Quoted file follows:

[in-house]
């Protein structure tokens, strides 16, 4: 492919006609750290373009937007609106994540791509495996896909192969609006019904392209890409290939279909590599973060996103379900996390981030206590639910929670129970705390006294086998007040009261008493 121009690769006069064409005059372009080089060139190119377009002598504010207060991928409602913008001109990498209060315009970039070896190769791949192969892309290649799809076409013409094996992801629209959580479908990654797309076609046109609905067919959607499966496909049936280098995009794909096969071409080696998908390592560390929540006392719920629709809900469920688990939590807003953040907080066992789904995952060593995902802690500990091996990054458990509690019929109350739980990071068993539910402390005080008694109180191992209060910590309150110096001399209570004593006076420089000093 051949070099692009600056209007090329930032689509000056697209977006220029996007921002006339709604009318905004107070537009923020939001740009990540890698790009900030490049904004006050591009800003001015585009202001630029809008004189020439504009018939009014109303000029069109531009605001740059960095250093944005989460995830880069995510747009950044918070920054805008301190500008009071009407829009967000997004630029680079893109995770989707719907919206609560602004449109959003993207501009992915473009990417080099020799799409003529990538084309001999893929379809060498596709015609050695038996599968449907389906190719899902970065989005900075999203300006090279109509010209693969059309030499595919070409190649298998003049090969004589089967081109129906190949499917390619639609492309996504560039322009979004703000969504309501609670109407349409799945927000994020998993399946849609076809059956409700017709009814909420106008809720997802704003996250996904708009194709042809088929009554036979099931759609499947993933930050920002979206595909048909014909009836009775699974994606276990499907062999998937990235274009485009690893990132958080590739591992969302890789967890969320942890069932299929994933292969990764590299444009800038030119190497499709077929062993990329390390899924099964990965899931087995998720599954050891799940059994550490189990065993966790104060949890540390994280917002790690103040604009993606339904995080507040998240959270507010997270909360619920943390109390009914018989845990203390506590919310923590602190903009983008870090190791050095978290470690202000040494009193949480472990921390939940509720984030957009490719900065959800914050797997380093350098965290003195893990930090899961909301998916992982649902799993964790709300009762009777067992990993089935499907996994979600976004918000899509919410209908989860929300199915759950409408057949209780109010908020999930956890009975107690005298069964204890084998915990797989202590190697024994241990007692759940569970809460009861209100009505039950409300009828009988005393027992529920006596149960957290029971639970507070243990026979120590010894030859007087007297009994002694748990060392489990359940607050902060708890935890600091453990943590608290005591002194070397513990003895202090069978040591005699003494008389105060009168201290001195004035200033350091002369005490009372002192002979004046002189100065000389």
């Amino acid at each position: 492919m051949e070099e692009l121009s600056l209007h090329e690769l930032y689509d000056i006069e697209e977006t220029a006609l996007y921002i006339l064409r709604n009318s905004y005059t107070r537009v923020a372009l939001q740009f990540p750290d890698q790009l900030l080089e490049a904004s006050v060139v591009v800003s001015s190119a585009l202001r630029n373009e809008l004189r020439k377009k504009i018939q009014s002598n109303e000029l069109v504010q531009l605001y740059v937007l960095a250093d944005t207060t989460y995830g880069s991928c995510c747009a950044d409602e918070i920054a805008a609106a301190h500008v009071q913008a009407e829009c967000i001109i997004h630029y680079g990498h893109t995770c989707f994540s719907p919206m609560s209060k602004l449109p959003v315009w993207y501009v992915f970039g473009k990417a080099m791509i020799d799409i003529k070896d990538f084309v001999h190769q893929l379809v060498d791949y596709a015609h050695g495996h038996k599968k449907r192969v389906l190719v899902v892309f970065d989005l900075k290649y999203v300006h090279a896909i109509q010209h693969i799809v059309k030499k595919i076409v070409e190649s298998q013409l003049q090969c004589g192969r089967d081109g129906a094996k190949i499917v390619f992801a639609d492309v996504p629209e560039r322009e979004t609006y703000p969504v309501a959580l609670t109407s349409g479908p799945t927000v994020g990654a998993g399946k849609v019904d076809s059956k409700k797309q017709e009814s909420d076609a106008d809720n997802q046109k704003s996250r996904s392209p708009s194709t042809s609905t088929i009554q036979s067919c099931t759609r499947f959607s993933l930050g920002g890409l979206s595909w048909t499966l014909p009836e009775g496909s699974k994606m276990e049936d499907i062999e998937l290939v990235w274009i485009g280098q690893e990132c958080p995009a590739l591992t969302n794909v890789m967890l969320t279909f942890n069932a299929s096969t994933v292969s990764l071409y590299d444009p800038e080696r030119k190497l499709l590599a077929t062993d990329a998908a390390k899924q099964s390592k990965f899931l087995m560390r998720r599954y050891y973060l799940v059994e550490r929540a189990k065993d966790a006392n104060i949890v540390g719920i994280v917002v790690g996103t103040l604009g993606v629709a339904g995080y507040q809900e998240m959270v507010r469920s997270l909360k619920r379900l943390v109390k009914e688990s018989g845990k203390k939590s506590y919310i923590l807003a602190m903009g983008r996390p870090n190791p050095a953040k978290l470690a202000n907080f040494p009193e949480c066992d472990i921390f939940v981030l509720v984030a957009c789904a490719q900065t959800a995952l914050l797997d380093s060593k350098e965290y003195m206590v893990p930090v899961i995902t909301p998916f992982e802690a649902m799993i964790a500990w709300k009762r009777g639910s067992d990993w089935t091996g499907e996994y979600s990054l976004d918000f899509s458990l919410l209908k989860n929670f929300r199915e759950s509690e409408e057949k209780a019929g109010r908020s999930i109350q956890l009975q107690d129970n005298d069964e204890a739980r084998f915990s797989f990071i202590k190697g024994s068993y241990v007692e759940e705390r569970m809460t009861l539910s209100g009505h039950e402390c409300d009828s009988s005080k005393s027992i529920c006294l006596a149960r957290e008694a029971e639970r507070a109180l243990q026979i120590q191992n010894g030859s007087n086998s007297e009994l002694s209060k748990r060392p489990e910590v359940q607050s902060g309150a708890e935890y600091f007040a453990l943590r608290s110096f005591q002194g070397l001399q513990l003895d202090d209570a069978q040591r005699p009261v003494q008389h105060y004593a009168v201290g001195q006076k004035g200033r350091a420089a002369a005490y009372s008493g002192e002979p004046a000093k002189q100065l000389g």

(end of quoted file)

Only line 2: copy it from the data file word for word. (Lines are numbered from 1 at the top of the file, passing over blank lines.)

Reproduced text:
């Protein structure tokens, strides 16, 4: 492919006609750290373009937007609106994540791509495996896909192969609006019904392209890409290939279909590599973060996103379900996390981030206590639910929670129970705390006294086998007040009261008493 121009690769006069064409005059372009080089060139190119377009002598504010207060991928409602913008001109990498209060315009970039070896190769791949192969892309290649799809076409013409094996992801629209959580479908990654797309076609046109609905067919959607499966496909049936280098995009794909096969071409080696998908390592560390929540006392719920629709809900469920688990939590807003953040907080066992789904995952060593995902802690500990091996990054458990509690019929109350739980990071068993539910402390005080008694109180191992209060910590309150110096001399209570004593006076420089000093 051949070099692009600056209007090329930032689509000056697209977006220029996007921002006339709604009318905004107070537009923020939001740009990540890698790009900030490049904004006050591009800003001015585009202001630029809008004189020439504009018939009014109303000029069109531009605001740059960095250093944005989460995830880069995510747009950044918070920054805008301190500008009071009407829009967000997004630029680079893109995770989707719907919206609560602004449109959003993207501009992915473009990417080099020799799409003529990538084309001999893929379809060498596709015609050695038996599968449907389906190719899902970065989005900075999203300006090279109509010209693969059309030499595919070409190649298998003049090969004589089967081109129906190949499917390619639609492309996504560039322009979004703000969504309501609670109407349409799945927000994020998993399946849609076809059956409700017709009814909420106008809720997802704003996250996904708009194709042809088929009554036979099931759609499947993933930050920002979206595909048909014909009836009775699974994606276990499907062999998937990235274009485009690893990132958080590739591992969302890789967890969320942890069932299929994933292969990764590299444009800038030119190497499709077929062993990329390390899924099964990965899931087995998720599954050891799940059994550490189990065993966790104060949890540390994280917002790690103040604009993606339904995080507040998240959270507010997270909360619920943390109390009914018989845990203390506590919310923590602190903009983008870090190791050095978290470690202000040494009193949480472990921390939940509720984030957009490719900065959800914050797997380093350098965290003195893990930090899961909301998916992982649902799993964790709300009762009777067992990993089935499907996994979600976004918000899509919410209908989860929300199915759950409408057949209780109010908020999930956890009975107690005298069964204890084998915990797989202590190697024994241990007692759940569970809460009861209100009505039950409300009828009988005393027992529920006596149960957290029971639970507070243990026979120590010894030859007087007297009994002694748990060392489990359940607050902060708890935890600091453990943590608290005591002194070397513990003895202090069978040591005699003494008389105060009168201290001195004035200033350091002369005490009372002192002979004046002189100065000389």